Local doctor decides to hang up his stethoscope | SierraSun.com

Local doctor decides to hang up his stethoscope

Dr. Charlie Kellermyer has spent more than half of his life trying to keep North Lake Tahoe residents healthy.

But after 34 years of service to the community with the Truckee Tahoe Medical Group, the 64-year-old Squaw Valley has finally decided it’s time to hang up his stethoscope.

“I wanted to retire while I could still stand up and now just seemed like the appropriate time,” Kellermyer said a gentle laugh.

Kellermyer, an Ohio native, began his medical career in Los Angeles County after graduating from medical school at Northwestern University. Later, he worked in internal medicine at the University of California, San Francisco’s prestigious medical facilities.

Still, Kellermyer knew that the city life wasn’t for him, the avid outdoorsman, and in 1969, him and his wife Janie, decided to pack up and head for Colorado.

“On our way, we decided that we wanted to stop in the Sierras for a little while, because we wanted to get to know that area better,” Kellermyer said. “We weren’t going to stay very long, but we just fell in love with the community, the people and the environment and we’ve been here ever since.”

Since he landed on the North Shore, Kellermyer has spent the majority of his career working between the Squaw Valley and Tahoe City offices of the Truckee Tahoe Medical Group where he’s treated hundreds of patients, young and old, and left a lasting impression on all who knew and worked with him.

“What more can I say other than I love him,” said retired TTMG nurse and long-time acquaintance Jean Sproehnle. “He was just wonderful with our patients – spent more time with them than anyone else I know. He always found time to answer any questions or help anyone, at any time.”

Another retired nurse and friend Joan Klaussen remarked on the sensitivity Kellermyer possessed.

“He was extremely interested in helping people, particularly those who were less fortunate economically,” Klaussen said. “If people came in to the office and didn’t have very much money, he would always try and find ways to charge them less.”

She added that he was also particularly attuned to the special needs of the elderly.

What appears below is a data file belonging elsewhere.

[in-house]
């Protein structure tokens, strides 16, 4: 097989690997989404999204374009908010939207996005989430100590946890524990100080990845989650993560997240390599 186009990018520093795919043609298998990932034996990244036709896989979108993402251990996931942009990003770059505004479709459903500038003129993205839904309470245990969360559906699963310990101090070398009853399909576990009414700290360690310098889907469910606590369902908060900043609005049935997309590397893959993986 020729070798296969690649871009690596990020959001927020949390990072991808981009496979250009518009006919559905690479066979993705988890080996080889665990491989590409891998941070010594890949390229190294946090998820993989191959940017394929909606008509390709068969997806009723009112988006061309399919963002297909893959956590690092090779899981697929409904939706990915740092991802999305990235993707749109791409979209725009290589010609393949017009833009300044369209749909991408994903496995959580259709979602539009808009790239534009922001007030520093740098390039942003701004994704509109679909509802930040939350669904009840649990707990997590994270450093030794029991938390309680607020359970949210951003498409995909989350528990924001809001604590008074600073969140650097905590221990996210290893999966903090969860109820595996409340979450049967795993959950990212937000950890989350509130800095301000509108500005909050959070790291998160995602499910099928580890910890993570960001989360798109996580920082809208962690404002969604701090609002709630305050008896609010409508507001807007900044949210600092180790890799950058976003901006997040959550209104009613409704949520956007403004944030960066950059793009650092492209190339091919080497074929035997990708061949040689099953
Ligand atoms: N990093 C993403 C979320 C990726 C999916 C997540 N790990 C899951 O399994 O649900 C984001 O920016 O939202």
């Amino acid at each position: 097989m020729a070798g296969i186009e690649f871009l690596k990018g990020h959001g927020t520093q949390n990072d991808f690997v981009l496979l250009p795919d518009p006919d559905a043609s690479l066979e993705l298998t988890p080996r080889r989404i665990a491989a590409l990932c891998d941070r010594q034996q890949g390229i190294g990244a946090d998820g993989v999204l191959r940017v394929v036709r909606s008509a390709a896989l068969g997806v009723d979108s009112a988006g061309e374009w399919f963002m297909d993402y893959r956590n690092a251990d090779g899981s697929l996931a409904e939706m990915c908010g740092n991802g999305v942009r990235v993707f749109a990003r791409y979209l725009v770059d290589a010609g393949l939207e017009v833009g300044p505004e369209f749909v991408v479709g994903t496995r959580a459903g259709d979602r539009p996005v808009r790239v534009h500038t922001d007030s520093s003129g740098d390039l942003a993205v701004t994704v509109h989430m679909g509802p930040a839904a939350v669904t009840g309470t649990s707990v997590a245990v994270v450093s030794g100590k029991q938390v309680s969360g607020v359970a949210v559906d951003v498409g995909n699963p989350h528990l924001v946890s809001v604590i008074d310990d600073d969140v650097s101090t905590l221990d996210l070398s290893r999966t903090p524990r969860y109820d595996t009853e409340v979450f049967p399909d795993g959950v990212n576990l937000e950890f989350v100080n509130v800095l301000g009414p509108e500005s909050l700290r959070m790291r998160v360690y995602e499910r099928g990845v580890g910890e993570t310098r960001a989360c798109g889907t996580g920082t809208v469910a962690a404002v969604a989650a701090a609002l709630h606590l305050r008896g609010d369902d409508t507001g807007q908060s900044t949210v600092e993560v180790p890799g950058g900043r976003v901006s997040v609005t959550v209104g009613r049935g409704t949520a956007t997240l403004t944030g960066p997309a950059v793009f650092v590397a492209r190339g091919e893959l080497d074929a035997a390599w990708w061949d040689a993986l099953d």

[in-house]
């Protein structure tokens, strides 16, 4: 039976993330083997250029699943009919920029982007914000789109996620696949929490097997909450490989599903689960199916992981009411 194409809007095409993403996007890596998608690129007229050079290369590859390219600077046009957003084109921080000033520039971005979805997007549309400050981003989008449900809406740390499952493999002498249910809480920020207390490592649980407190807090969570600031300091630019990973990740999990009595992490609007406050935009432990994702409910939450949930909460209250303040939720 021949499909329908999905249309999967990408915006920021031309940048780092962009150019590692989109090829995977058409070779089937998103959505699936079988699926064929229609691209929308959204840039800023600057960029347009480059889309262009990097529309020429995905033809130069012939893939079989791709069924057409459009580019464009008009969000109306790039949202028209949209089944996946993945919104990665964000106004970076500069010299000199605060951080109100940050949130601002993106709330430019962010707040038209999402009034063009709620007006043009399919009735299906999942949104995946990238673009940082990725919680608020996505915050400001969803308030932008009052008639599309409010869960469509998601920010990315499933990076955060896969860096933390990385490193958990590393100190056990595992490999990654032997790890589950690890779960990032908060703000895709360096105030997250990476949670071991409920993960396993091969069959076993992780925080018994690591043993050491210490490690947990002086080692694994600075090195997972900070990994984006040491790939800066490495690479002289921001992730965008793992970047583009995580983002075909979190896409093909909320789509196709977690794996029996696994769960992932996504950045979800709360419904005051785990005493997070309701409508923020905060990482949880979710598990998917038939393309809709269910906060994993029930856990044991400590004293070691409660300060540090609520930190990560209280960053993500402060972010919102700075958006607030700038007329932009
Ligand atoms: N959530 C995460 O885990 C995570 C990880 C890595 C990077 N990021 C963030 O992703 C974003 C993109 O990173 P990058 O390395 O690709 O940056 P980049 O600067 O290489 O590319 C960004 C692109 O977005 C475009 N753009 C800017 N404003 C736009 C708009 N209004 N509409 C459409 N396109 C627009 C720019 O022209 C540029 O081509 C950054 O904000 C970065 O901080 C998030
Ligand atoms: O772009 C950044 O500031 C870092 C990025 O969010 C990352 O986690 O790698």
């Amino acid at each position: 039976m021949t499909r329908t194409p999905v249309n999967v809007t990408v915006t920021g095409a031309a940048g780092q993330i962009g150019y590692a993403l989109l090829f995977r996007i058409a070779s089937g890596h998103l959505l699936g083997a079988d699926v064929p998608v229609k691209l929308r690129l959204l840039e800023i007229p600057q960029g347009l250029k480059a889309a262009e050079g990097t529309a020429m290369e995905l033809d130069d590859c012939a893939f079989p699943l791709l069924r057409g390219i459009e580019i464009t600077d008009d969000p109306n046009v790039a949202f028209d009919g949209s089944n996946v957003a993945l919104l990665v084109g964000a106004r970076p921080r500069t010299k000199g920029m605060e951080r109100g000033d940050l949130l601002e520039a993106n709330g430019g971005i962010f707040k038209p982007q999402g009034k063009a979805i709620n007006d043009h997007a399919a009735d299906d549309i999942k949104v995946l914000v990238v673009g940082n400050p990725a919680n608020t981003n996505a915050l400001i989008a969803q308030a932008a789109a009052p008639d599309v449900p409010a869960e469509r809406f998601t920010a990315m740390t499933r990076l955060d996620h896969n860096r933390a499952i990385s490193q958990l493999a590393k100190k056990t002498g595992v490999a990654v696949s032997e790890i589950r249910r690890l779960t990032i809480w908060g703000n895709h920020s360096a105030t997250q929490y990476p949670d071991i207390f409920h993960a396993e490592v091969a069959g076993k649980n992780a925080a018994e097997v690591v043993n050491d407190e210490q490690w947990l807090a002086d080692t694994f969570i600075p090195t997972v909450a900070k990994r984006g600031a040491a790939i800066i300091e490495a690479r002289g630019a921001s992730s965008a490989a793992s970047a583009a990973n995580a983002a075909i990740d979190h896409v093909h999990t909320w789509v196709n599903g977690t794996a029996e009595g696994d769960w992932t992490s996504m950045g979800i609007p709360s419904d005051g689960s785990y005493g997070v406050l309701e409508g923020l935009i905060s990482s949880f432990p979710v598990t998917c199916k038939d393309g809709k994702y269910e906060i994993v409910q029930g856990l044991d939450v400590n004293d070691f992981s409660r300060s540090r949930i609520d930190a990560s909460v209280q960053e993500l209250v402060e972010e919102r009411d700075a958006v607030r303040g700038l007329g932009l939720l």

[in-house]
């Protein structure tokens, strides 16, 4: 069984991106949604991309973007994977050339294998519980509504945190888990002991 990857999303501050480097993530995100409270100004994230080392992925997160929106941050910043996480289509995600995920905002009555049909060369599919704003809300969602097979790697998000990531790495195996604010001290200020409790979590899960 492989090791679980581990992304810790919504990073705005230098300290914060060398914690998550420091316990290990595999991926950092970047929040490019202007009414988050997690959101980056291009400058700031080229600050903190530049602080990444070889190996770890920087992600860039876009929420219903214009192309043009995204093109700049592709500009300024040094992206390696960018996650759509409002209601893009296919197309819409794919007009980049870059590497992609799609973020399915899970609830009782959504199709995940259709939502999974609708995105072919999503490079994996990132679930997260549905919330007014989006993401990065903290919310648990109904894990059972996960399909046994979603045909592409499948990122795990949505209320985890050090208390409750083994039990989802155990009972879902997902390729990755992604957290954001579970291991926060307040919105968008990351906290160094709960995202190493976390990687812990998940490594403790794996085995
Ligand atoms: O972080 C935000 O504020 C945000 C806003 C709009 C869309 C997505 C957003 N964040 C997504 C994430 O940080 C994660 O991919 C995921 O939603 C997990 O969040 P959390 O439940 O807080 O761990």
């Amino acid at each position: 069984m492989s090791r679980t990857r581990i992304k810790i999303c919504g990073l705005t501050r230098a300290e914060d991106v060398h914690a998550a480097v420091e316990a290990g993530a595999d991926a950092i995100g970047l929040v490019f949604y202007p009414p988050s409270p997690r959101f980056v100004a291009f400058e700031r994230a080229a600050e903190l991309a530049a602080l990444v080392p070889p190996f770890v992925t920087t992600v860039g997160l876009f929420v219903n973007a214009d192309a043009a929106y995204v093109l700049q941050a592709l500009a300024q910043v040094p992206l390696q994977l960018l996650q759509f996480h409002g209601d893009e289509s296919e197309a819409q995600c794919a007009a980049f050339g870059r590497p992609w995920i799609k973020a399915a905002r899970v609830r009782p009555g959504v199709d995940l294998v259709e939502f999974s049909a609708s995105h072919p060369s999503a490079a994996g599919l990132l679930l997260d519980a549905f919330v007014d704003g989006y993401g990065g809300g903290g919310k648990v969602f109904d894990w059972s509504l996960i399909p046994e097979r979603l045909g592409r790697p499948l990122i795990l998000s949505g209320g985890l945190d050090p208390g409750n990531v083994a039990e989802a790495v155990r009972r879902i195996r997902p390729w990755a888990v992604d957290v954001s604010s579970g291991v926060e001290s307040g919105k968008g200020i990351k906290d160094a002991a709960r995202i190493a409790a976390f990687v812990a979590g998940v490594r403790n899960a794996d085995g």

“He was so good with older people,” she said. “He was sensitive to aging, I think largely because of the older relatives he was raised around.”

In addition to his sensitive side, friends and coworkers fondly remembered the formal side of Kellermyer.

“He was very fastidious,” Sproehnle said. “He was always in a clean, crisp shirt. When we would have lunch at work, he always had us sit down with a real knife and fork, and have a real lunch with real conversation – even if we were just eating peanut butter and crackers.”

Despite his formal side, Klaussen stressed that Kellermyer was low-key at work, easy to work with and extremely considerate of coworkers and patients.

“He never made a fuss if someone made a mistake,” Klaussen said. “He never made us uncomfortable or feel bad.”

When he’s not helping patients, Kellermyer wants nothing more than to be outside, climbing peaks or “paddling” on the lake in his kayak.

“He touches the earth in all ways, knows every bird, flower, and peak in this whole area,” Sproehnle said. “He loves people, but solitude as well. He goes into the woods to be alone, but that allows him to do his job better.”

Over the years, Kellermyer has even found ways to combine his love of nature and sport with helping others as an active member of the Tahoe Nordic Search and Rescue team.

Although, he’s modest about the details, Kellermyer was an integral part of the rescue crew that responded to the tragic cable car accident at Squaw Valley in 1976 which left several people trapped.

“He was really one of the heroes of that day, putting his own life in danger to save those people,” Sproehnle said.

While his days of search and rescue might be drawing to a close, Kellermyer said he hopes to have more time to spend cross-country skiing, hiking, swimming and kayaking in his retirement.

“I’d also like to acquire another sense of time and enjoy having some more freedom,” he added. “There’s a million things I want to do that I just haven’t had the time for.”

Kellermyer stressed that looking back on his life, he couldn’t imagine having chosen any other career.

“I truly feel fortuitous – blessed,” he said.

Judging from the comments of family, friends and coworkers, many North Lake Tahoe residents feel lucky for Kellermyer’s career choice as well.

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